Lastly, the ergonomic footrests. What is the benefit of that? None if you don't use it right. (Like anything). An ergonomic footrests is generally made for two purposes - one, to give users a place to rest their feet on high chairs or seating areas or two, as an accessory to encourage movement of the feet while sitting. This constant motion won't burn many calories, but it will promote bloodflow, which in turn reduces fatigue. And that's always nice. They even have some with massage balls - so you can get a nice massage in the workplace, provided your feet don't, well, smell.
The idea behind ergonomic accessories is to add overall comfort to the user's workplace atmosphere, and that is a goal that is not to be overlooked nor understated. The modern work lifestyle has evolved to the point where these items are not a luxury anymore- with people spending more and more time on a computer and on the Internet these days, being comfortable for a prolonged period of time is critical to overall well being.
Just think of how many hours a day you'd spend working in front of your computer, slouching forward and trying to make sense of the small text on the screen. (Make the font bigger, if you keep squinting!) A good monitor arm/keyboard tray/footrest combo will quickly and, if chosen right, inexpensively make your or your employees work days more efficient and better over the long run. All of the accessories sold at Sitbetter are quality items - nothing that will fail within a week or even a year, and if it does, it is a good thing you bought it here, because we have your back. It's ok to drink our ergonomic kool-aid - we do.
According to the American Heritage Dictionary, ergonomics is defined as: the applied science of equipment design used for the workplace, intended to maximize productivity by reducing operator fatigue and discomfort.
More simply put, the concept of ergonomics can improve your health and keep you feeling better at work by avoiding neck and back injuries and other common office hazards such as carpel tunnel syndrome.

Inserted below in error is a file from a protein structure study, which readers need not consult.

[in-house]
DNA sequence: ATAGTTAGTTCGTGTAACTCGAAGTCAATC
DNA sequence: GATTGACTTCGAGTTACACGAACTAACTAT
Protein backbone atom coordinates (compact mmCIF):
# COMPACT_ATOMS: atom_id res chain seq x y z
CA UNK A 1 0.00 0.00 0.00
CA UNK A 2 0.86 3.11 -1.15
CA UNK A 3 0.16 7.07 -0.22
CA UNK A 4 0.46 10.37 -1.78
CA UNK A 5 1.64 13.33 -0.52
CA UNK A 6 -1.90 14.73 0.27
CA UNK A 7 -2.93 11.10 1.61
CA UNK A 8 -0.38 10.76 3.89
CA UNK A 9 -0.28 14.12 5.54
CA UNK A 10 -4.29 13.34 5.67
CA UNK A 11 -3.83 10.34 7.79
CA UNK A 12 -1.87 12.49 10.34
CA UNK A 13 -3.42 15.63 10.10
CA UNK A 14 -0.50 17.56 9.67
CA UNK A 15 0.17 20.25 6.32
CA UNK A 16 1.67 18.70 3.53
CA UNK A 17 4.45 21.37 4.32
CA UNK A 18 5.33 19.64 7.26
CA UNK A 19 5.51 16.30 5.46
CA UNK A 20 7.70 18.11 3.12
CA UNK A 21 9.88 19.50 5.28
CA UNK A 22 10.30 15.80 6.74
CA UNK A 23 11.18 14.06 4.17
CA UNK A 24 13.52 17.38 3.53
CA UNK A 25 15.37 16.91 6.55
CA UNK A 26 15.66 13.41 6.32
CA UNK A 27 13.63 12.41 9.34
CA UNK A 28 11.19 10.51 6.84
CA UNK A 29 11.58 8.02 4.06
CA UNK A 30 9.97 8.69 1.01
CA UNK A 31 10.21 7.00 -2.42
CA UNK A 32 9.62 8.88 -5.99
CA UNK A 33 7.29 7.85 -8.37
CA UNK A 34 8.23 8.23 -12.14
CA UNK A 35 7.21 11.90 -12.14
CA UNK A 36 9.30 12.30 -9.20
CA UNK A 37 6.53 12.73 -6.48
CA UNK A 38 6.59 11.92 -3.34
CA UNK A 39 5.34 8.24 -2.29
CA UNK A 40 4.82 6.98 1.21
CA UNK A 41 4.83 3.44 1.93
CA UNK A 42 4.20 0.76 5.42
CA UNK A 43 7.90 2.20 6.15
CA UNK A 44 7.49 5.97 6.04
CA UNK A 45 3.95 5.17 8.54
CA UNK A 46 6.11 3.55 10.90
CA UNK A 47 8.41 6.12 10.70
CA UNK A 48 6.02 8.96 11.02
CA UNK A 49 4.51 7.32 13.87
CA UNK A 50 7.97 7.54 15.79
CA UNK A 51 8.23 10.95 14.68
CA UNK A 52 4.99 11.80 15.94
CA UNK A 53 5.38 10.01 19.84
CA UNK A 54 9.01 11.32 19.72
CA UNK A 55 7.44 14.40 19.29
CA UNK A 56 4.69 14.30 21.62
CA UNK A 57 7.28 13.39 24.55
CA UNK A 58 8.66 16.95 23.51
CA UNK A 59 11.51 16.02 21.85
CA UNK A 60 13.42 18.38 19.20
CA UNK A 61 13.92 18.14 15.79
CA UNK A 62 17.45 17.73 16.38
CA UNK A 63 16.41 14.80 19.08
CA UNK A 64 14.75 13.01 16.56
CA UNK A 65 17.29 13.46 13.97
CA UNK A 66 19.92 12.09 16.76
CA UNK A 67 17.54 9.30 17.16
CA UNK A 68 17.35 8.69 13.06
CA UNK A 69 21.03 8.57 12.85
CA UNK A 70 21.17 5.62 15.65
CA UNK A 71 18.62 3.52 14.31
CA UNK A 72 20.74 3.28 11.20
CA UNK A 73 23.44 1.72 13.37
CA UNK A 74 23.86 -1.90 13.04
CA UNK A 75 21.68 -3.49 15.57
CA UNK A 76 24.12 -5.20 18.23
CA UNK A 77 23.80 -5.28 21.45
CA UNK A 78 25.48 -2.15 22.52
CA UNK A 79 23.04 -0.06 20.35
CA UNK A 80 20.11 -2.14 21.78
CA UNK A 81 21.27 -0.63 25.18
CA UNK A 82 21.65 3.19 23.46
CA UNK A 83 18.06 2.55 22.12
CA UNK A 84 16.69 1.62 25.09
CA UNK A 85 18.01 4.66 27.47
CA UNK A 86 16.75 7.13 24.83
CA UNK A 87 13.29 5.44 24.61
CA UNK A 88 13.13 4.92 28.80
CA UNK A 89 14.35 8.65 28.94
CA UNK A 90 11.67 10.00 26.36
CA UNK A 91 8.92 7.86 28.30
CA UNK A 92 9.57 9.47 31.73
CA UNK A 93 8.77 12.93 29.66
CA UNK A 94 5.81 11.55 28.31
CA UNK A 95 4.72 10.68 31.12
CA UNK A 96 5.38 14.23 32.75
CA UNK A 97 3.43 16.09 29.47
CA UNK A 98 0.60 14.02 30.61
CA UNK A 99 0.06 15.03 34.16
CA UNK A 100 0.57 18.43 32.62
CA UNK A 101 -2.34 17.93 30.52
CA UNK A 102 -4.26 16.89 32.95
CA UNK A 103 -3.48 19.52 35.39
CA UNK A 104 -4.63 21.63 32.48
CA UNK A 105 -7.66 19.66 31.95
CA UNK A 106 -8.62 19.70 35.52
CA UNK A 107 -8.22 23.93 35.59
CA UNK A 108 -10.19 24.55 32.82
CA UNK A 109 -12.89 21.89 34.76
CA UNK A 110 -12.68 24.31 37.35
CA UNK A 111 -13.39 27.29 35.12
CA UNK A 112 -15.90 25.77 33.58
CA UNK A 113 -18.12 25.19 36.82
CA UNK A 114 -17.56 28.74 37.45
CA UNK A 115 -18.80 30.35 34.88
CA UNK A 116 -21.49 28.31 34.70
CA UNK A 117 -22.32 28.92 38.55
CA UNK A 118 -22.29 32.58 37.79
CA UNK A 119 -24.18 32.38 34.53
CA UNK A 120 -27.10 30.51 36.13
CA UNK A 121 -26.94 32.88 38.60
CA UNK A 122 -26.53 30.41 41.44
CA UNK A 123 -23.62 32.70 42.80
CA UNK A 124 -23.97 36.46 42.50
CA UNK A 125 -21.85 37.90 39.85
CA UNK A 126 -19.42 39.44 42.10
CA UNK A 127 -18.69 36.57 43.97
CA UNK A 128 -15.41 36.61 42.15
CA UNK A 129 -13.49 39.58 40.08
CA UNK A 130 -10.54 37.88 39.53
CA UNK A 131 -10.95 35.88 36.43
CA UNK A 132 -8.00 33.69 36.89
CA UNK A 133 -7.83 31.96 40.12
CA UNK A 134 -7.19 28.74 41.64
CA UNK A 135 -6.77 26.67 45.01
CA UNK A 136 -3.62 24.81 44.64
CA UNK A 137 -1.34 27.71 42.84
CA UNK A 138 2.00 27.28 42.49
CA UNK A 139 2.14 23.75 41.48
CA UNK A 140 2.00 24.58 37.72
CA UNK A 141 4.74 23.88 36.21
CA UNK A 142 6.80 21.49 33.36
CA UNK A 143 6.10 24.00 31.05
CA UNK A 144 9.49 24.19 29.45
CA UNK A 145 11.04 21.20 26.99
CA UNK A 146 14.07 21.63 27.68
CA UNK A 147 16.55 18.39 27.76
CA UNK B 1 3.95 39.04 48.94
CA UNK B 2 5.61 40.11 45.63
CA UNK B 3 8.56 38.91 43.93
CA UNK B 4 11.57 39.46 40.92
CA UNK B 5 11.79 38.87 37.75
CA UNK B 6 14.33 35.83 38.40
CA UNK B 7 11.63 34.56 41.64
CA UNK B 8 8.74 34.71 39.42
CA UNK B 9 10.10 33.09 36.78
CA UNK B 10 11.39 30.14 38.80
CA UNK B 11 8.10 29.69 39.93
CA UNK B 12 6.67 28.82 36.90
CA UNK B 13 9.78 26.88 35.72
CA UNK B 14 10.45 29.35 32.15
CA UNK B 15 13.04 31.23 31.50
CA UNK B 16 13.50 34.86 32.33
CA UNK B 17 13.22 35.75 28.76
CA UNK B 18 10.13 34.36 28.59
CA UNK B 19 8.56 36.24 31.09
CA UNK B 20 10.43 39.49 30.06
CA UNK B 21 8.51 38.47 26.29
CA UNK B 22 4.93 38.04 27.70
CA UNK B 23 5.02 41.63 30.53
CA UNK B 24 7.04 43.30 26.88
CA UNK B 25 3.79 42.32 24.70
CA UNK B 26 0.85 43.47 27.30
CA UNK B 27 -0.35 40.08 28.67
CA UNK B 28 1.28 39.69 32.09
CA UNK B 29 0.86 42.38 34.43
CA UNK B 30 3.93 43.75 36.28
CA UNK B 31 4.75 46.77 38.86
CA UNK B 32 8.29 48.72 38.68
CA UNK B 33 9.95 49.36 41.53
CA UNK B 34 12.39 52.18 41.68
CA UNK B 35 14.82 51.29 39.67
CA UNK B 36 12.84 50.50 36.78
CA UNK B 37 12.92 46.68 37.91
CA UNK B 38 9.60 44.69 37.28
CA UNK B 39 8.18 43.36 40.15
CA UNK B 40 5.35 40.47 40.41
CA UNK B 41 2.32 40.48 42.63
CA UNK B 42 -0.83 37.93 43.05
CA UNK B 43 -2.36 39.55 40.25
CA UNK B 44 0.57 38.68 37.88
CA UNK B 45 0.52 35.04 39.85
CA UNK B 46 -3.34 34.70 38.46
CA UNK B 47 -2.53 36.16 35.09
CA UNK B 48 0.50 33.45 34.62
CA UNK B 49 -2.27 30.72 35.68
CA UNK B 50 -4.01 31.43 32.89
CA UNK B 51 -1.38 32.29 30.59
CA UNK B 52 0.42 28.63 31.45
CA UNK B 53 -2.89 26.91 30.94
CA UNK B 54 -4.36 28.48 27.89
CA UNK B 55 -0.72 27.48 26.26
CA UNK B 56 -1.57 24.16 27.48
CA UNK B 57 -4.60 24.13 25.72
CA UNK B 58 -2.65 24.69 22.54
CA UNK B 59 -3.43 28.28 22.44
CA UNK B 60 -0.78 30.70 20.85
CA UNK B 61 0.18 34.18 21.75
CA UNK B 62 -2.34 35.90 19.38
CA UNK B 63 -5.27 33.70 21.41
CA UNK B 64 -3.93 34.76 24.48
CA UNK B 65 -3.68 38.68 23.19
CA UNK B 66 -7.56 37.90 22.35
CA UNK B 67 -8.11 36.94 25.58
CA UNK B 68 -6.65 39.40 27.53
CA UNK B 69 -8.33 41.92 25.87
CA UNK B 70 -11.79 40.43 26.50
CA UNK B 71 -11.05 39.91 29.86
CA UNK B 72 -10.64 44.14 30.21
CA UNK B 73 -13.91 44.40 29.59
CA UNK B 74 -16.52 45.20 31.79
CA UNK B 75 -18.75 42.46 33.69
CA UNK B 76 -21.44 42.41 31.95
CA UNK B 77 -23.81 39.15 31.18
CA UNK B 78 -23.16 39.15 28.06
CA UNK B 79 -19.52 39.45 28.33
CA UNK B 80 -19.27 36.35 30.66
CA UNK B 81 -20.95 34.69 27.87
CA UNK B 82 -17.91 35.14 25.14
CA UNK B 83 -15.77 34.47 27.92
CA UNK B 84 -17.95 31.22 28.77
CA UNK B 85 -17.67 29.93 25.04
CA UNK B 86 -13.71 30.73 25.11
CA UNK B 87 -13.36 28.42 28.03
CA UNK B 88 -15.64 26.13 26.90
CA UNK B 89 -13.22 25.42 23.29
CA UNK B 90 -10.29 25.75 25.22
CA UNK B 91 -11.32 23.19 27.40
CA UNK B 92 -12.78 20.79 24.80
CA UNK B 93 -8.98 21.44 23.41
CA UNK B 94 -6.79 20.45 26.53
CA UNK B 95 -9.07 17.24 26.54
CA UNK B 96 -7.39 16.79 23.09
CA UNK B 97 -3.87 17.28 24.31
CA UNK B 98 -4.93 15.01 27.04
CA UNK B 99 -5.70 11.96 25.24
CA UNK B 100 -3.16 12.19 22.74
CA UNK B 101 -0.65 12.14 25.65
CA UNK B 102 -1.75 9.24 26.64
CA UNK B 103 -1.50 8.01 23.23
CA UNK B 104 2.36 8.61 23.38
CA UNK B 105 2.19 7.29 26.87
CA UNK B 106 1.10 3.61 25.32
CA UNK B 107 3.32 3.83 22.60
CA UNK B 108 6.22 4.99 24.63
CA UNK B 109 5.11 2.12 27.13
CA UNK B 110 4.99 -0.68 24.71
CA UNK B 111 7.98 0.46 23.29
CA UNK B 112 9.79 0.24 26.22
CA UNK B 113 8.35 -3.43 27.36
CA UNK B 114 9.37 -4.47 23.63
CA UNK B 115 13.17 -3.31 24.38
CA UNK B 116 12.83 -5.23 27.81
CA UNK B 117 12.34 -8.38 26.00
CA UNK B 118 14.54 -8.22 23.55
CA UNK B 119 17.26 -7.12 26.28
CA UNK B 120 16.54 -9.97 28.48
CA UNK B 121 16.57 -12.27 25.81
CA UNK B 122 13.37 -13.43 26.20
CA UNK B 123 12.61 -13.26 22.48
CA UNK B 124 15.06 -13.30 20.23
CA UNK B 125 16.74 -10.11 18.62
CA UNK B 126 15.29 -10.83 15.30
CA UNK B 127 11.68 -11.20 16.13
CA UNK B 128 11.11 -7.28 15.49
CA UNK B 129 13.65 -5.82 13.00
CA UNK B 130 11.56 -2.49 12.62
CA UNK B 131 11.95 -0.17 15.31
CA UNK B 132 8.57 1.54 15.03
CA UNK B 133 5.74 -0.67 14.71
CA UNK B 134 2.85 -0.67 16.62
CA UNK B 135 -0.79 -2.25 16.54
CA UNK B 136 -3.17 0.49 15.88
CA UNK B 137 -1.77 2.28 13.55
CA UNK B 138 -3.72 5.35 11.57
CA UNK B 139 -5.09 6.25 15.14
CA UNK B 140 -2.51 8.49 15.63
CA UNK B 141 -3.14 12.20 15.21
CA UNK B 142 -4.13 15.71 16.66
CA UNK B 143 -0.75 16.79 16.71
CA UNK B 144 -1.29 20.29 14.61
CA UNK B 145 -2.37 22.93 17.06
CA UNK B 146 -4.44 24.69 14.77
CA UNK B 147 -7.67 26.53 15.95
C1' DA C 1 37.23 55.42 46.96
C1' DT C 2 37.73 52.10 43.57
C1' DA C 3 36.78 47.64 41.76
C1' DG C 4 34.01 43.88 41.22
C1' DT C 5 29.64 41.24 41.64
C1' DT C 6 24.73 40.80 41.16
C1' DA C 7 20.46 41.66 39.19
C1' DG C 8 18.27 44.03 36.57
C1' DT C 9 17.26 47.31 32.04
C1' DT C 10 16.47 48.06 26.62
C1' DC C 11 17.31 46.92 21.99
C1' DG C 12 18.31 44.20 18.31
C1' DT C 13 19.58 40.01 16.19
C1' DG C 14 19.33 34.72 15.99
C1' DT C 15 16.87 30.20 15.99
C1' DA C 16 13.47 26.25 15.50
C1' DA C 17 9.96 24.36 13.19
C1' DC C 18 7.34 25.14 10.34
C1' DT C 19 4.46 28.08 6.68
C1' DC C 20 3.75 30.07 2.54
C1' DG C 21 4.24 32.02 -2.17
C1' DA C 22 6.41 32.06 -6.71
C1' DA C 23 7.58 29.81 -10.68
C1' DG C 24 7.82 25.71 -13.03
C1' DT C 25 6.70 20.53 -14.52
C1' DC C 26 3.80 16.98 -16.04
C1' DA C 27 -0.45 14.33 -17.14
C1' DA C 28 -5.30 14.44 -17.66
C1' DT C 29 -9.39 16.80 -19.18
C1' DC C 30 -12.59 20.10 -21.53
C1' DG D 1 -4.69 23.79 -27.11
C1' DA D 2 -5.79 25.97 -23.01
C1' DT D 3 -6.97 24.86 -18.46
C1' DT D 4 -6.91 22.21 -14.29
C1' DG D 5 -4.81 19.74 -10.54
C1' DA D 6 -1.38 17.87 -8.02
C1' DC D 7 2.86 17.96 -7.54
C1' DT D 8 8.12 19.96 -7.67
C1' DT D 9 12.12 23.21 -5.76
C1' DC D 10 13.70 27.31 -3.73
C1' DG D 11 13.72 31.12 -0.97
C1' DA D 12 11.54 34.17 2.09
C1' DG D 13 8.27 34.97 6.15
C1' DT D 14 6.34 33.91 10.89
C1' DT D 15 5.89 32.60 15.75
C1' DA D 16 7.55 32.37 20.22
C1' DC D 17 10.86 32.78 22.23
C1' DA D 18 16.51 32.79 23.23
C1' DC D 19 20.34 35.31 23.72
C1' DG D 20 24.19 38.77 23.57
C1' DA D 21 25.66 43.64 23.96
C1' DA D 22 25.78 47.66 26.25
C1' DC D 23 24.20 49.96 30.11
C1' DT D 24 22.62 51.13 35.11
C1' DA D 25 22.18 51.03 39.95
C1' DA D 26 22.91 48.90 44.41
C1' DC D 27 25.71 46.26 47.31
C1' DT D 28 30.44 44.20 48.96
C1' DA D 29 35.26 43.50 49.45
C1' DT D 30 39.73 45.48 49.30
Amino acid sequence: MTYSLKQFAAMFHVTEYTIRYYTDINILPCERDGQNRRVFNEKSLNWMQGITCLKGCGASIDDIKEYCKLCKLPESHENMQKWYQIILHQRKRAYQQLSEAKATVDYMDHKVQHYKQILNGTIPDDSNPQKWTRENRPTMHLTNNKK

You can change the way you feel during the workday by making your workstation ergonomically correct. Sitting on an ergonomically safe office chair and placing your computer monitor at eye level to prevent eye strain and neck damage can make all the difference in how you feel after spending long hours at your desk.
Along with a safer and much more comfortable workspace, an ergonomically correct office provides function and can also add style to the workplace. Ergonomic chairs are available in a wide variety of sizes and finishes. Manufacturers including Herman Miller, Steelcase, Boss Office, OMF, and Humanscale offer chairs that are engineered with adjustable height and adequate lumbar support to help users maintain a neutral posture and avoid too much stress being placed on the spine.
Making sure your office is set up properly to fit the individual is also key to preventing unnecessary injury. The phone and other frequently used office equipment should be placed within easy reach. The keyboard and mouse should lie flat on the desk to avoid carpel tunnel syndrome. Office chairs also need to be set to accommodate personal proportions.
Here are some tips to setting up an ergonomic chair correctly:
1. Make sure to use a chair with casters and a 5-point base for easy movement and minimal tipping